Call it “Jon Stewart diplomacy,” but President Obama signaled his intent to develop new rules for drone attacks in an interview with the popular Comedy Central figure on October 18. Obama’s team was working in secret to develop the new rules in the event that Mitt Romney was elected, according to the New York Times’ Scott Shane, in a story published two weeks after the president’s interview with Stewart.
What the proposed rules are, and whether the work continues, will depend on Congressional and media interest in the days ahead.
According to Shane, the administration is aware that many countries question the international legal justification for the drone strikes. The US itself routinely criticized drone assassinations by Israel against alleged Palestinian terrorists. The United Nations is convening a Geneva-based investigation of the US drone strikes next year.
The opportunity for the administration to get ahead of the curve is at hand, but there is no sign – yet – of Congressional interest. That may soon change because of journalistic investigations, internal debates in the administration, lawsuits and human rights complaints, and persistent pressure from small bands of protestors. A citizen delegation recently returned from Pakistan is urging Congressional action as a follow-up to an ad hoc hearing by outgoing Rep. Dennis Kucinich and Rep. John Conyers, senior Democrat on the House Judiciary Committee.
The administration appears to be in an untenable position, with the UN investigation beginning and its top counterterrorism official John Brennan still clinging to his claim that there has been zero civilian collateral damage in Pakistan from the drone strikes. A documentary being produced by Robert Greenwald, recently back from Pakistan, is likely to raise deep questions about the administration’s veracity.
Unless sharply revisited, the drone policy – as well as cyber-warfare operations and the CIA’s secret mercenary operations – renders the 1973 War Powers Act obsolete. Without a rewritten War Powers Act, which was originally imposed on President Nixon in 1973, Congress is faced with the loss of its constitutional power in decisions to make war and hold the military accountable. President Obama is heading toward the same Imperial Presidency that grew under Lyndon Johnson and Richard Nixon until it became discredited and partly dismantled by the 1973 Watergate crisis.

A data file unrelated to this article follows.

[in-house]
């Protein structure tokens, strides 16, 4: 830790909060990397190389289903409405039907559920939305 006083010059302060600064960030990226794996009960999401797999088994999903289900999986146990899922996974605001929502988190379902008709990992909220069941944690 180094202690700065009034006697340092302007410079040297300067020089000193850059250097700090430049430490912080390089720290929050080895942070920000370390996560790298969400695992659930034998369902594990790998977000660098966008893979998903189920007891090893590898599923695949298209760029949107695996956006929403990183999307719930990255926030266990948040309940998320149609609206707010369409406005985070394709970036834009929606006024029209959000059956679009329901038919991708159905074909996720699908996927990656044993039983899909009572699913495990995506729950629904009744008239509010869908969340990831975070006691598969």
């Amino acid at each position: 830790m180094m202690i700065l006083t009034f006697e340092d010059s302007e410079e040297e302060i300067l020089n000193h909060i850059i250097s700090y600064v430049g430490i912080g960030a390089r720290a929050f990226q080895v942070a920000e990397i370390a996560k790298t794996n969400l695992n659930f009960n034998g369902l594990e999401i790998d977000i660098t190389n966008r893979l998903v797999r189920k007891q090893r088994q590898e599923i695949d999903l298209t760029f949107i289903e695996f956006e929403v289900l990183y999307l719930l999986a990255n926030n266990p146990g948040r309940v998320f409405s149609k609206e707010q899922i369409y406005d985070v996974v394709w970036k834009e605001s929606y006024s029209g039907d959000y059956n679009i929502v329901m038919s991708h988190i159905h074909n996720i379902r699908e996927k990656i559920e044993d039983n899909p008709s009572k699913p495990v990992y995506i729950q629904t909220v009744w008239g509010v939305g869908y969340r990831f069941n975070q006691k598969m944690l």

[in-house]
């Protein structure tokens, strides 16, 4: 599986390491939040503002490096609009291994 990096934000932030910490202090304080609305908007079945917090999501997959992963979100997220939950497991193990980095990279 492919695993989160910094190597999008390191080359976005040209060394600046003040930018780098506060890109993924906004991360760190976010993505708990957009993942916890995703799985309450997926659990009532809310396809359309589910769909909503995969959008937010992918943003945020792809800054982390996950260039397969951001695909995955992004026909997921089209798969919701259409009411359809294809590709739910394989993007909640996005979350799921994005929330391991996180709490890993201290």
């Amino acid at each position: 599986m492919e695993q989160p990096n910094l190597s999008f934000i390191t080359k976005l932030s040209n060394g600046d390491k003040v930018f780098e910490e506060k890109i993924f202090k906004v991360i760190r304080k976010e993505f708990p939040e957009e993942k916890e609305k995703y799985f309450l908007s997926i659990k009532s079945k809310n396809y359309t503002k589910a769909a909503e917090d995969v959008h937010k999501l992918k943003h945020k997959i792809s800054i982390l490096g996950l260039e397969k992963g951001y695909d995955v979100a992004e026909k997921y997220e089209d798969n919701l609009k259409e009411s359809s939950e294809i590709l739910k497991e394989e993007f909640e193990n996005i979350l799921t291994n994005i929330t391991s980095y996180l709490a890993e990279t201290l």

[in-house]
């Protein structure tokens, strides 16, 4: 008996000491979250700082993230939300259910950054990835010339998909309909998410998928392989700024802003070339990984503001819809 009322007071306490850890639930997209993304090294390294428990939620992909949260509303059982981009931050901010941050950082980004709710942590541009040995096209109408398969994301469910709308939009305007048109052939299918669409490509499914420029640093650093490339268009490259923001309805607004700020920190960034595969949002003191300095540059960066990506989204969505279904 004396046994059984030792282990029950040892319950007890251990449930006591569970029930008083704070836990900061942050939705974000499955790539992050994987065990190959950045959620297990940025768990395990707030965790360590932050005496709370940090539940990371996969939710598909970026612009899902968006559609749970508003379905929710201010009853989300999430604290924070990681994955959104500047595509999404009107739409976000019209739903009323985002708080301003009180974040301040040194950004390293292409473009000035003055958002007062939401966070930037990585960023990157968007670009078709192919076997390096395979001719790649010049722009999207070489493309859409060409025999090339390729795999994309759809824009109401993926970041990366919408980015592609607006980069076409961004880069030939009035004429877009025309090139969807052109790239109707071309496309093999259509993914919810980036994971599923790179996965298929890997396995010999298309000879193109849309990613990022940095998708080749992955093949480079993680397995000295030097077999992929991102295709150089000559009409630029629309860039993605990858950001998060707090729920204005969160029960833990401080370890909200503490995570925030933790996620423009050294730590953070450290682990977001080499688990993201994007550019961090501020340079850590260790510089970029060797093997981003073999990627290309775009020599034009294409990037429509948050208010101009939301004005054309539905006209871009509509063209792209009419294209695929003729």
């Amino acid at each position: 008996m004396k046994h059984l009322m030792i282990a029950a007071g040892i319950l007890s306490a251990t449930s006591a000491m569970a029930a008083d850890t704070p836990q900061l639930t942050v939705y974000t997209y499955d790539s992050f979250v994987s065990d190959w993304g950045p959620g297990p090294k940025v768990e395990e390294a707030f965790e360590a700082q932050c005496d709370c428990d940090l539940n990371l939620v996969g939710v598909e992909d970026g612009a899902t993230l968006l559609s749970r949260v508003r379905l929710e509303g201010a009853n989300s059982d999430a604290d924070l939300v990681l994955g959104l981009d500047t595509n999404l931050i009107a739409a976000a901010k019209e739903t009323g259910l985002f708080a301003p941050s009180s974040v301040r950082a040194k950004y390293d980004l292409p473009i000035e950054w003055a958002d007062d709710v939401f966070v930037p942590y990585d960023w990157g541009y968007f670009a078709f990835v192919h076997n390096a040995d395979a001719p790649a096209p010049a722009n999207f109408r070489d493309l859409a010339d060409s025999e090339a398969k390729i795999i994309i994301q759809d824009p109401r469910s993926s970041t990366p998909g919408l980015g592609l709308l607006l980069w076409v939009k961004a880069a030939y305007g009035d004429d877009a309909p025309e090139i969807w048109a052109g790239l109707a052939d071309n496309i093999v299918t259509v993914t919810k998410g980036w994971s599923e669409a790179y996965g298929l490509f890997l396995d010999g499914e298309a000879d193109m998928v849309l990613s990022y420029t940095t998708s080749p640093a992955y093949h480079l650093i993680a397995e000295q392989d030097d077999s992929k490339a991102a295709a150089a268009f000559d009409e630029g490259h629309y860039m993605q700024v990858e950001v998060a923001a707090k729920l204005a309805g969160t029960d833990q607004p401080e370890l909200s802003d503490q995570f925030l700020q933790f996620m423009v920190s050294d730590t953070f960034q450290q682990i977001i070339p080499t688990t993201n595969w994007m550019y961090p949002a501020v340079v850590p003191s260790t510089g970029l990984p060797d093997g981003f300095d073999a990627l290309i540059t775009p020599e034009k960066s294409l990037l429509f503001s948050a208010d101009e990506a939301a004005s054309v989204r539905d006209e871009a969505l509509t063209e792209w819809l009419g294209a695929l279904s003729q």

To rebalance the disparity with the executive branch, Congress may have to revisit the blanket authorization for the War on Terrorism passed more than a decade ago, or specify that the White House may act unilaterally only in response to the threat of an immanent attack on the US. The War Powers Act will have to be amended to cover drones, cyber-war and CIA-directed mercenaries in the statutory definition of “war,” in circumstances defined as an “operational plot against the United States,” terms used by President Obama in a September CNN interview. Individuals targeted on a CIA or Pentagon “kill list” will have to be identified precisely as an immanent threat which cannot be otherwise prevented, not simply listed as generic “militants” engaged in confrontations with each other or their own regimes. The War Powers Act would appear to cover only the use of ground troops in “sustained fighting” where there is an “active exchange of fire with hostile forces.” A revised measure would require the president to reveal and terminate a wider spectrum of military operations using lethal force within 60-90 days unless explicitly authorized by Congress. Such standards and restrictions currently do not exist.
According to Garry Wills’ history, Bomb Power, the 1973 law actually weakened the co-equal power of Congress in war making, but it was a compromise, which diminished secrecy and permitted the role of press and public in the Congressional hearings process.